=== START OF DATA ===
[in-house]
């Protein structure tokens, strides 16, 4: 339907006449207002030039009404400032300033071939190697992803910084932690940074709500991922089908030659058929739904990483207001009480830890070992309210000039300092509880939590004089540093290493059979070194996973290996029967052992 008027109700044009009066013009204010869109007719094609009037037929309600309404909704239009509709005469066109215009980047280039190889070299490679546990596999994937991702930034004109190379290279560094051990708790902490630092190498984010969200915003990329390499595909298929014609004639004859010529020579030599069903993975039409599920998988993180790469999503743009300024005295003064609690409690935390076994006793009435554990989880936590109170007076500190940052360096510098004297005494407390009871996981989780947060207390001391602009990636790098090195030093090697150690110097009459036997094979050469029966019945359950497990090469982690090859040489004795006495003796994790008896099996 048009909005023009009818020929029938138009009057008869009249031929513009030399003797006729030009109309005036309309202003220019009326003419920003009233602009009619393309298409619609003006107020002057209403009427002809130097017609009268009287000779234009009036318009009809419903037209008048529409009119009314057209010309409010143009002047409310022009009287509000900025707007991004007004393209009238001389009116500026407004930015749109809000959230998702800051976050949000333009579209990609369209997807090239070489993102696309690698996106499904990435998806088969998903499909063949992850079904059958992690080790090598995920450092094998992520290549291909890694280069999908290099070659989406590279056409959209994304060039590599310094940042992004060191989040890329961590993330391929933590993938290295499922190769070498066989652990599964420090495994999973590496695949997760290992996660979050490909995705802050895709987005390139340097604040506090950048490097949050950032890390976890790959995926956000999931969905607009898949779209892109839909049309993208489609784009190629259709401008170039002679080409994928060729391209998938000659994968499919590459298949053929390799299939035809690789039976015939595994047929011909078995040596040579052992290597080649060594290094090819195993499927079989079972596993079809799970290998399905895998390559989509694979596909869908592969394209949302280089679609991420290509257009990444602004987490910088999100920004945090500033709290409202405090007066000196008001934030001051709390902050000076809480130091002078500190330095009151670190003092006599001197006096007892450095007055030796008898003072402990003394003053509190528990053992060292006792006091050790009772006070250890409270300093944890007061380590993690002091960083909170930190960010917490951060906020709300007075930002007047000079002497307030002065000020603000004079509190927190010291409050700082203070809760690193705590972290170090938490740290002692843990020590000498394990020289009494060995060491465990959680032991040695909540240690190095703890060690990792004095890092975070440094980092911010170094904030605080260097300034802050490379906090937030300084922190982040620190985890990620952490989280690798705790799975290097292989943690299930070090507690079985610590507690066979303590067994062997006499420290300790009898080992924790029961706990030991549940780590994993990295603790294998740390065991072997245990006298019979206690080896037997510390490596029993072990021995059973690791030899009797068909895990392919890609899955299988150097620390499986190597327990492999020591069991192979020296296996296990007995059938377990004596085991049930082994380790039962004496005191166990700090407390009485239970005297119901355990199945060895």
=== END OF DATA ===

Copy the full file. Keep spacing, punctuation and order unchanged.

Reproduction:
[in-house]
């Protein structure tokens, strides 16, 4: 339907006449207002030039009404400032300033071939190697992803910084932690940074709500991922089908030659058929739904990483207001009480830890070992309210000039300092509880939590004089540093290493059979070194996973290996029967052992 008027109700044009009066013009204010869109007719094609009037037929309600309404909704239009509709005469066109215009980047280039190889070299490679546990596999994937991702930034004109190379290279560094051990708790902490630092190498984010969200915003990329390499595909298929014609004639004859010529020579030599069903993975039409599920998988993180790469999503743009300024005295003064609690409690935390076994006793009435554990989880936590109170007076500190940052360096510098004297005494407390009871996981989780947060207390001391602009990636790098090195030093090697150690110097009459036997094979050469029966019945359950497990090469982690090859040489004795006495003796994790008896099996 048009909005023009009818020929029938138009009057008869009249031929513009030399003797006729030009109309005036309309202003220019009326003419920003009233602009009619393309298409619609003006107020002057209403009427002809130097017609009268009287000779234009009036318009009809419903037209008048529409009119009314057209010309409010143009002047409310022009009287509000900025707007991004007004393209009238001389009116500026407004930015749109809000959230998702800051976050949000333009579209990609369209997807090239070489993102696309690698996106499904990435998806088969998903499909063949992850079904059958992690080790090598995920450092094998992520290549291909890694280069999908290099070659989406590279056409959209994304060039590599310094940042992004060191989040890329961590993330391929933590993938290295499922190769070498066989652990599964420090495994999973590496695949997760290992996660979050490909995705802050895709987005390139340097604040506090950048490097949050950032890390976890790959995926956000999931969905607009898949779209892109839909049309993208489609784009190629259709401008170039002679080409994928060729391209998938000659994968499919590459298949053929390799299939035809690789039976015939595994047929011909078995040596040579052992290597080649060594290094090819195993499927079989079972596993079809799970290998399905895998390559989509694979596909869908592969394209949302280089679609991420290509257009990444602004987490910088999100920004945090500033709290409202405090007066000196008001934030001051709390902050000076809480130091002078500190330095009151670190003092006599001197006096007892450095007055030796008898003072402990003394003053509190528990053992060292006792006091050790009772006070250890409270300093944890007061380590993690002091960083909170930190960010917490951060906020709300007075930002007047000079002497307030002065000020603000004079509190927190010291409050700082203070809760690193705590972290170090938490740290002692843990020590000498394990020289009494060995060491465990959680032991040695909540240690190095703890060690990792004095890092975070440094980092911010170094904030605080260097300034802050490379906090937030300084922190982040620190985890990620952490989280690798705790799975290097292989943690299930070090507690079985610590507690066979303590067994062997006499420290300790009898080992924790029961706990030991549940780590994993990295603790294998740390065991072997245990006298019979206690080896037997510390490596029993072990021995059973690791030899009797068909895990392919890609899955299988150097620390499986190597327990492999020591069991192979020296296996296990007995059938377990004596085991049930082994380790039962004496005191166990700090407390009485239970005297119901355990199945060895």